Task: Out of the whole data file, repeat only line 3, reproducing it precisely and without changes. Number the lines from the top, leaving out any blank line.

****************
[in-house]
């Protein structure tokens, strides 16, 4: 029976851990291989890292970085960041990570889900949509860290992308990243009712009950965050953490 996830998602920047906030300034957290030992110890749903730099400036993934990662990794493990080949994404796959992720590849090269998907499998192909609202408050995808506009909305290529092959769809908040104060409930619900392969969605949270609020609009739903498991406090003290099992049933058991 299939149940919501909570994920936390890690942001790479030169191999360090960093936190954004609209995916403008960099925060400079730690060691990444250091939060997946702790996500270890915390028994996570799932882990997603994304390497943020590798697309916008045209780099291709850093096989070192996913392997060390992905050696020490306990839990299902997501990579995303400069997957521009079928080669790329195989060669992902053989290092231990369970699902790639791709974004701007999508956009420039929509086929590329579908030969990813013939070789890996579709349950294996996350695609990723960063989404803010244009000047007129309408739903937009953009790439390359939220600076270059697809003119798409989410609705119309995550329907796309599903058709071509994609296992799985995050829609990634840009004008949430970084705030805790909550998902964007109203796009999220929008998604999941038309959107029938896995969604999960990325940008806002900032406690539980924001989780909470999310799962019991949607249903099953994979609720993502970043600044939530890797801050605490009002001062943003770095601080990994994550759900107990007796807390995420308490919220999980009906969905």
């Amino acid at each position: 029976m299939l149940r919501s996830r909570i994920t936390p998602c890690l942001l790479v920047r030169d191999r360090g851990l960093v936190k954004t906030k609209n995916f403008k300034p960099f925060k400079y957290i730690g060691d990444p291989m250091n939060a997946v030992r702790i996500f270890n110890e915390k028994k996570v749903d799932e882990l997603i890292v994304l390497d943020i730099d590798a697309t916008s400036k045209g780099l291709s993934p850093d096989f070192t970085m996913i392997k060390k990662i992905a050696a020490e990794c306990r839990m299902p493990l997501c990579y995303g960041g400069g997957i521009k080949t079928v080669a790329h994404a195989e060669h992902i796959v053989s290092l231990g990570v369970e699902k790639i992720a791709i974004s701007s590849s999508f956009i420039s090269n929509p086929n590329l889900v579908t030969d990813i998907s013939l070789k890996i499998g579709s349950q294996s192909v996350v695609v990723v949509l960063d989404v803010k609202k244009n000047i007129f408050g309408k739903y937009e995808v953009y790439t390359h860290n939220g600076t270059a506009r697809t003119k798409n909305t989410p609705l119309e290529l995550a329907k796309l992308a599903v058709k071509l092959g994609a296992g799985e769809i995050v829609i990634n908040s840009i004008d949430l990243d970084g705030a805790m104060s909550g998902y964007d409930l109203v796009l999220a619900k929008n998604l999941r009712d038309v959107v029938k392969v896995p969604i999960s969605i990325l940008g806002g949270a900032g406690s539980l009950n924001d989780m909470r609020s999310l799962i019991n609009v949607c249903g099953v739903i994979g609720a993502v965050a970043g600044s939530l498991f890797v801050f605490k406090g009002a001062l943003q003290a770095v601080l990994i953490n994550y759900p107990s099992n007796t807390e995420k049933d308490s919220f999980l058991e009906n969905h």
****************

């Amino acid at each position: 029976m299939l149940r919501s996830r909570i994920t936390p998602c890690l942001l790479v920047r030169d191999r360090g851990l960093v936190k954004t906030k609209n995916f403008k300034p960099f925060k400079y957290i730690g060691d990444p291989m250091n939060a997946v030992r702790i996500f270890n110890e915390k028994k996570v749903d799932e882990l997603i890292v994304l390497d943020i730099d590798a697309t916008s400036k045209g780099l291709s993934p850093d096989f070192t970085m996913i392997k060390k990662i992905a050696a020490e990794c306990r839990m299902p493990l997501c990579y995303g960041g400069g997957i521009k080949t079928v080669a790329h994404a195989e060669h992902i796959v053989s290092l231990g990570v369970e699902k790639i992720a791709i974004s701007s590849s999508f956009i420039s090269n929509p086929n590329l889900v579908t030969d990813i998907s013939l070789k890996i499998g579709s349950q294996s192909v996350v695609v990723v949509l960063d989404v803010k609202k244009n000047i007129f408050g309408k739903y937009e995808v953009y790439t390359h860290n939220g600076t270059a506009r697809t003119k798409n909305t989410p609705l119309e290529l995550a329907k796309l992308a599903v058709k071509l092959g994609a296992g799985e769809i995050v829609i990634n908040s840009i004008d949430l990243d970084g705030a805790m104060s909550g998902y964007d409930l109203v796009l999220a619900k929008n998604l999941r009712d038309v959107v029938k392969v896995p969604i999960s969605i990325l940008g806002g949270a900032g406690s539980l009950n924001d989780m909470r609020s999310l799962i019991n609009v949607c249903g099953v739903i994979g609720a993502v965050a970043g600044s939530l498991f890797v801050f605490k406090g009002a001062l943003q003290a770095v601080l990994i953490n994550y759900p107990s099992n007796t807390e995420k049933d308490s919220f999980l058991e009906n969905h």